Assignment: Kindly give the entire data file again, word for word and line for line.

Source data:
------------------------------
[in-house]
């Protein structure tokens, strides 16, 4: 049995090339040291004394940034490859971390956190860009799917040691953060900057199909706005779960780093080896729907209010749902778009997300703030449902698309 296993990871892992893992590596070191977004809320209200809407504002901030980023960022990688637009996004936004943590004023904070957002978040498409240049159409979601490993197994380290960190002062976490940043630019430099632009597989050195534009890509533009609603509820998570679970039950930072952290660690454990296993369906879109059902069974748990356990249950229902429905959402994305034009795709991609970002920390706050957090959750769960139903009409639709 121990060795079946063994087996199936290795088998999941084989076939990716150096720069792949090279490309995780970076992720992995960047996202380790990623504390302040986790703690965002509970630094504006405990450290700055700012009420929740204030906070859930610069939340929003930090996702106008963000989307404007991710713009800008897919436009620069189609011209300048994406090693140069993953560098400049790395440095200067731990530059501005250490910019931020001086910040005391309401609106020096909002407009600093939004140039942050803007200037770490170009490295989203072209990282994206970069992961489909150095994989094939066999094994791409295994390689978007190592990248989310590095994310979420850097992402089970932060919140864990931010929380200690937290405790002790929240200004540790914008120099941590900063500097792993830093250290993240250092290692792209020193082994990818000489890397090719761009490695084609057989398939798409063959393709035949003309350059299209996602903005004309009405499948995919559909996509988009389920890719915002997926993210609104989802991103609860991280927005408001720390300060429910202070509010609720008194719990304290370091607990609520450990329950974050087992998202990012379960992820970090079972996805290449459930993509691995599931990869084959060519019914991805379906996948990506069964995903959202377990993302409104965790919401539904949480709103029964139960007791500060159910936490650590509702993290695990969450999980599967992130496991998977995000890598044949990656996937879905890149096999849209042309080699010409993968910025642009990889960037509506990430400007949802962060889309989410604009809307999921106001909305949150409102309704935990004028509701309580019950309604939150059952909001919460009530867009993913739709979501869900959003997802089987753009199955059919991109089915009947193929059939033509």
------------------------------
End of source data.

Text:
[in-house]
């Protein structure tokens, strides 16, 4: 049995090339040291004394940034490859971390956190860009799917040691953060900057199909706005779960780093080896729907209010749902778009997300703030449902698309 296993990871892992893992590596070191977004809320209200809407504002901030980023960022990688637009996004936004943590004023904070957002978040498409240049159409979601490993197994380290960190002062976490940043630019430099632009597989050195534009890509533009609603509820998570679970039950930072952290660690454990296993369906879109059902069974748990356990249950229902429905959402994305034009795709991609970002920390706050957090959750769960139903009409639709 121990060795079946063994087996199936290795088998999941084989076939990716150096720069792949090279490309995780970076992720992995960047996202380790990623504390302040986790703690965002509970630094504006405990450290700055700012009420929740204030906070859930610069939340929003930090996702106008963000989307404007991710713009800008897919436009620069189609011209300048994406090693140069993953560098400049790395440095200067731990530059501005250490910019931020001086910040005391309401609106020096909002407009600093939004140039942050803007200037770490170009490295989203072209990282994206970069992961489909150095994989094939066999094994791409295994390689978007190592990248989310590095994310979420850097992402089970932060919140864990931010929380200690937290405790002790929240200004540790914008120099941590900063500097792993830093250290993240250092290692792209020193082994990818000489890397090719761009490695084609057989398939798409063959393709035949003309350059299209996602903005004309009405499948995919559909996509988009389920890719915002997926993210609104989802991103609860991280927005408001720390300060429910202070509010609720008194719990304290370091607990609520450990329950974050087992998202990012379960992820970090079972996805290449459930993509691995599931990869084959060519019914991805379906996948990506069964995903959202377990993302409104965790919401539904949480709103029964139960007791500060159910936490650590509702993290695990969450999980599967992130496991998977995000890598044949990656996937879905890149096999849209042309080699010409993968910025642009990889960037509506990430400007949802962060889309989410604009809307999921106001909305949150409102309704935990004028509701309580019950309604939150059952909001919460009530867009993913739709979501869900959003997802089987753009199955059919991109089915009947193929059939033509």